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Darwin Correspondence Project

From Leonard Darwin   7 May 1879

Brompton Barracks | Chatham


Dear Father

I am afraid that I have not been very successful in the weighing. In the first place the little bits had stuck rather firmly to the paper; it was difficult to get them off and in doing so a bit fell off the scale pan, but I am almost certain that I picked it all up. As to the weight I can only say that it was less than 1100 of a grain.1 The scale turned fairly well to the 1100 but hardly shewed any movement with the bits on it.

I enclose two sets of Dr. D’s letters, as a spare one might be useful.2 I have plenty more. Sorry not to have done better in the weighing.

Your affec son | Leonard Darwin


The substance that Leonard was trying to weigh has not been identified, but in Movement in plants, p. 147, CD noted that specks of shellac removed from the tips of two radicles of broad beans (Vicia faba) together weighed less than one hundredth of a grain. This small coating of shellac on one side of the tip of the radicle had been sufficient to cause deflection. A grain is equal to approximately 64.8 milligrams.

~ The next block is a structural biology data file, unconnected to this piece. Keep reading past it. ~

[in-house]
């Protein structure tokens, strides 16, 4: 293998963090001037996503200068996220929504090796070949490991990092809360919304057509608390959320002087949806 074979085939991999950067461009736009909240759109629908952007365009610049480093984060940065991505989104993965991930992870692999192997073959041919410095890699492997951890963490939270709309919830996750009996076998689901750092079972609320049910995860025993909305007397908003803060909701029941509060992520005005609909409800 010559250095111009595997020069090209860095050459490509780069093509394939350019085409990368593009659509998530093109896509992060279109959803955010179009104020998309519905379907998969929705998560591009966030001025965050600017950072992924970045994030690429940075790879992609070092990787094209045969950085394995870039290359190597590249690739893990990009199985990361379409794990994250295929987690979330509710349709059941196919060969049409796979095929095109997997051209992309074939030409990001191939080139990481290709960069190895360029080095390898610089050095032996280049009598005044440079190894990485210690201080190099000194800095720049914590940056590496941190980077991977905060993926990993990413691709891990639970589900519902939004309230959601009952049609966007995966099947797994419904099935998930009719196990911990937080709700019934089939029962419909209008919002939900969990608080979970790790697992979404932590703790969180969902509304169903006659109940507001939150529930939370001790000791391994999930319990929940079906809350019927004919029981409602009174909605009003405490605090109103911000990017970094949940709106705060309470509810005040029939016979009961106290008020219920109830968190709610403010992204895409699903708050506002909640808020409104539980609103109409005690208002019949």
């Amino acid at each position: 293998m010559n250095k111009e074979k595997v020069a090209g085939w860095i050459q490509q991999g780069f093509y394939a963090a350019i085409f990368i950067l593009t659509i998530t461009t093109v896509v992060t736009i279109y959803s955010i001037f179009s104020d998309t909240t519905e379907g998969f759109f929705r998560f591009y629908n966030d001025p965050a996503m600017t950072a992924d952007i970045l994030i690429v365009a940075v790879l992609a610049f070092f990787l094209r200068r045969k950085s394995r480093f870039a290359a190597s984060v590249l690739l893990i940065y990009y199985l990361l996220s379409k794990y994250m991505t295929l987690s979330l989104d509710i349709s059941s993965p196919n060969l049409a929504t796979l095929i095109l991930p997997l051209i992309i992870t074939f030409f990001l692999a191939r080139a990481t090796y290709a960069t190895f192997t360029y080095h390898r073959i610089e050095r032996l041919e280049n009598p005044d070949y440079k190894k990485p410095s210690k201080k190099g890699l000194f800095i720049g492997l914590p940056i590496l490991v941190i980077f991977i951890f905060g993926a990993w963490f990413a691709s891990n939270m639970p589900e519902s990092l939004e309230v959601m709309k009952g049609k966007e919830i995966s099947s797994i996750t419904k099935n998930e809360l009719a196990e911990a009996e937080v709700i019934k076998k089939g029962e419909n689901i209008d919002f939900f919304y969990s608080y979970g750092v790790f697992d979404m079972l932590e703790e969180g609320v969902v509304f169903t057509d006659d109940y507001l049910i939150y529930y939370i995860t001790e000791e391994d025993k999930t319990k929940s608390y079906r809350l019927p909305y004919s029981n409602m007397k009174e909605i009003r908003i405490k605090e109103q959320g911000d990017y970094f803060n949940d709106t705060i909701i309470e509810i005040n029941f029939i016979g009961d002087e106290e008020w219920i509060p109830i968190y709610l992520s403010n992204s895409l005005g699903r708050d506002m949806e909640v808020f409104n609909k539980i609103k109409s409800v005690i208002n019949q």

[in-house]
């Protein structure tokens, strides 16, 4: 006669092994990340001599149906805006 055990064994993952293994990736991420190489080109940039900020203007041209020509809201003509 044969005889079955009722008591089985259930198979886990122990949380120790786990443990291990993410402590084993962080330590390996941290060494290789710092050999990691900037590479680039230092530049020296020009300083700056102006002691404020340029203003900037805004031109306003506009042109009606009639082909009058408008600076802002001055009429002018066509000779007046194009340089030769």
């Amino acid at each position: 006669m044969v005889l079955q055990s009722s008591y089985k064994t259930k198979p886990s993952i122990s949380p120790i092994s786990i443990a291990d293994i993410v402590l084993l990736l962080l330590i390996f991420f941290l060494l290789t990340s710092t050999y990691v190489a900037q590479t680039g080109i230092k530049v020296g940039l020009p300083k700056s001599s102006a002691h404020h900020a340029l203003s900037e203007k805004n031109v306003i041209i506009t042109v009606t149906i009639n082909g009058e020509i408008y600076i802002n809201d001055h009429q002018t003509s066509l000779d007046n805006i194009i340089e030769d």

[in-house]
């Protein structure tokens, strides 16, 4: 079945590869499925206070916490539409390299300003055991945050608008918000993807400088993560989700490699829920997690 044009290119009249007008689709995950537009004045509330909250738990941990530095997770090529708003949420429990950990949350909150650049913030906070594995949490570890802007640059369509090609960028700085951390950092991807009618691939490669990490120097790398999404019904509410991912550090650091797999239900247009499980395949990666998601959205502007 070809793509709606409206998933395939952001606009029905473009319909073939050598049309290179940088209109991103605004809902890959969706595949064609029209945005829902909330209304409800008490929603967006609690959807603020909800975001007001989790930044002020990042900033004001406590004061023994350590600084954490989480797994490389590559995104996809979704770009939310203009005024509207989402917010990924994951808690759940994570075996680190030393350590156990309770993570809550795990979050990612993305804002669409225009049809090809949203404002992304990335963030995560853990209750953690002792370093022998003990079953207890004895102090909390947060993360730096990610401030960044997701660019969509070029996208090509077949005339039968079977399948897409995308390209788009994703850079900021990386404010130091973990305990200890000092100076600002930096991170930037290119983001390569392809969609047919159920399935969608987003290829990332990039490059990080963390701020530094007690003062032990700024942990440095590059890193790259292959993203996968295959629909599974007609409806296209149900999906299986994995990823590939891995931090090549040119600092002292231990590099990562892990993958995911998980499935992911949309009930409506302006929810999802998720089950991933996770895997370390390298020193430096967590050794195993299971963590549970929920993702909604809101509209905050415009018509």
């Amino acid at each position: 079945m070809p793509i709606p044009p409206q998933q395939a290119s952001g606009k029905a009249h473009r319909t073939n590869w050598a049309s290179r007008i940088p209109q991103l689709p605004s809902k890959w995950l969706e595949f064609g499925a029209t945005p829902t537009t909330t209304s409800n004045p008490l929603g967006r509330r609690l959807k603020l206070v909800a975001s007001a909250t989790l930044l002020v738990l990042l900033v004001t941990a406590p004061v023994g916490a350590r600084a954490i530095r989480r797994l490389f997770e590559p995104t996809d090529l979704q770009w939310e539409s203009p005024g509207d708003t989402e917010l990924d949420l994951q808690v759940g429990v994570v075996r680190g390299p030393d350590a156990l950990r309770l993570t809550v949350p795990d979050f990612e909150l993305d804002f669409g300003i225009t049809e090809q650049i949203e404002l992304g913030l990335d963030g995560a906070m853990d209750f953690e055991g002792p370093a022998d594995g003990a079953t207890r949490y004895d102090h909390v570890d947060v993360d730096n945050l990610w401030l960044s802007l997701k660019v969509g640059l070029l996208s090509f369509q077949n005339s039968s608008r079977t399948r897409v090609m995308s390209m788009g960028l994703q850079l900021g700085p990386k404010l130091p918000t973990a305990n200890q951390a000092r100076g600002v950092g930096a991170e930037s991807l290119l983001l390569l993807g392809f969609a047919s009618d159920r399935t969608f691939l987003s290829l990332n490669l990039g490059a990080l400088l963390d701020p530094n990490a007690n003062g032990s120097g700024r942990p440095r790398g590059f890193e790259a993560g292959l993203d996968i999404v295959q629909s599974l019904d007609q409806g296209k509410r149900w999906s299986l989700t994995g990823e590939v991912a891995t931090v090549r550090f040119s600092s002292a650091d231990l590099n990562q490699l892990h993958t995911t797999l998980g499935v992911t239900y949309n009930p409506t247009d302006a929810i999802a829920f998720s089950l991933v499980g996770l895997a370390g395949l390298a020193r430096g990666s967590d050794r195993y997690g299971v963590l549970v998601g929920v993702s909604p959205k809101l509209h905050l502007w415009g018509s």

Leonard probably photographed the letters from Erasmus Darwin that CD had found in Robert Waring Darwin’s deeds box (see letter to Reginald Darwin, 8 April 1879 and n. 2). In Erasmus Darwin, p. 16 n., CD noted that he had other letters photographed.


Erasmus Darwin. By Ernst Krause. Translated from the German by W. S. Dallas, with a preliminary notice by Charles Darwin. London: John Murray. 1879.

Movement in plants: The power of movement in plants. By Charles Darwin. Assisted by Francis Darwin. London: John Murray. 1880.


Has been trying unsuccessfully to weigh something for CD.

Letter details

Letter no.
Leonard Darwin
Charles Robert Darwin
Sent from
Brompton Barracks, Chatham
Source of text
DAR 186: 35
Physical description

Please cite as

Darwin Correspondence Project, “Letter no. 12035,” accessed on 22 October 2021,